But without speculating about the degree to which outright graft and greed might account for legislation, one can see that part of the old view of politics is that money wins and money comes (through varied routes) from big donors. Thinking thusly, one can construe pandering for pay in the noble light of doing what must be done to keep the even worse party out of power. But this orthodoxy too is challenged by the evidence of the last and the current election cycle. The current role reversal, in which Republicans go hungry while Democrats roll in dough doubtless represents in part large donors betting on a presumptive winner. But more significantly it demonstrates the ability, using new technology, to accumulate big money out of lots and lots of small contributions. Quite possibly the most far-reaching movement toward a new politics is not the predilection of any candidate or strategy but the raw fact that internet fund raising effectively enables masses of small donors to cancel out and even overwhelm the big spenders whose interested demands have long dominated the legislative agenda. Whether the politicians like it or not, internet fund-raising is the nail in the coffin of our old dysfunctional business as usual.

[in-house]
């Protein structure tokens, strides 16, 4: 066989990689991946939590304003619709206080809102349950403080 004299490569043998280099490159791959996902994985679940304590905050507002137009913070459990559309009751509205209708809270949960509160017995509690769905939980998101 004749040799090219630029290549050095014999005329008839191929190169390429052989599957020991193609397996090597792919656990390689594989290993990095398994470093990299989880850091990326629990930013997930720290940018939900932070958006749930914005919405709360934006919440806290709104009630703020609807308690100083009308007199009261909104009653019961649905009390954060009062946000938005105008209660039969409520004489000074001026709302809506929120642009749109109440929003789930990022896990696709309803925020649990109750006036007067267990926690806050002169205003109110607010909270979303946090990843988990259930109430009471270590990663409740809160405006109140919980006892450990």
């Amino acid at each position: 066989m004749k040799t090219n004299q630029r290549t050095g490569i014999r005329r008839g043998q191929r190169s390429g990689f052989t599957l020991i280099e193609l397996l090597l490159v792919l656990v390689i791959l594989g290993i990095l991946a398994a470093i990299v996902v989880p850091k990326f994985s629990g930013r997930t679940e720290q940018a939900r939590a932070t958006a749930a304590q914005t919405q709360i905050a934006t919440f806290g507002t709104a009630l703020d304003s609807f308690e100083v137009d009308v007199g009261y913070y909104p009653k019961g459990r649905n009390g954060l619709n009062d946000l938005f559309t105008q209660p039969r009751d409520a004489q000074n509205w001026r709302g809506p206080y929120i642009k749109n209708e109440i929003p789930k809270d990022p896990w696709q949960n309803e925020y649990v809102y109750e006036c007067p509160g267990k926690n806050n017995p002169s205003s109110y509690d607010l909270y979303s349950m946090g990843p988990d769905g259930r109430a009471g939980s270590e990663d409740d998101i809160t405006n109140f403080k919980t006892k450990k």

So the question turns from why do Democratic leaders like Steny Hoyer continue to carry Bush's leaking buckets to: How do we stop them? The answer that comes to mind is primary challenges -- nothing shakes the BIPA like those pink slips -- and here, in addition to the revised financial arrangements brought in with the advent of internet fund-raising, there is another factor working to make the Old Politics old. With substantial Democratic majorities now all but assured, we no longer need to follow the old "at least he or she won't vote for Gingrich (Hastert, Boehner) for Speaker rule." We have the breathing room to discipline the Bushocrats without the risk of catastrophic results; this, rather than party affiliations, is after all the key to moving the center back to where it was before the "Reagan Revolution" and to changing the systemically dysfunctional nature of our legislature. The Democratic Party will control the next government, but it cannot be left to the party's congressional leadership to define what that means. Organized efforts are already underway (progress can be checked at Democrats.comhttp://www.democrats.com/bushdemocrats) to challenge the canard that Democrats must act like Republicans to win and hold seats in Republican districts. From Nixon to Reagan to Bush political discourse has been allowed to drift further and further right until now we actually debate whether the constitution is binding on the executive branch. Progressive change and fixing Congress both require a concerted effort to move the national conversation back in a progressive direction. With hard liners of the Republican right in disarray, it is time to shift attention to move the center so that the blue dogs do not scrape by as Democrats marginally better than Republicans.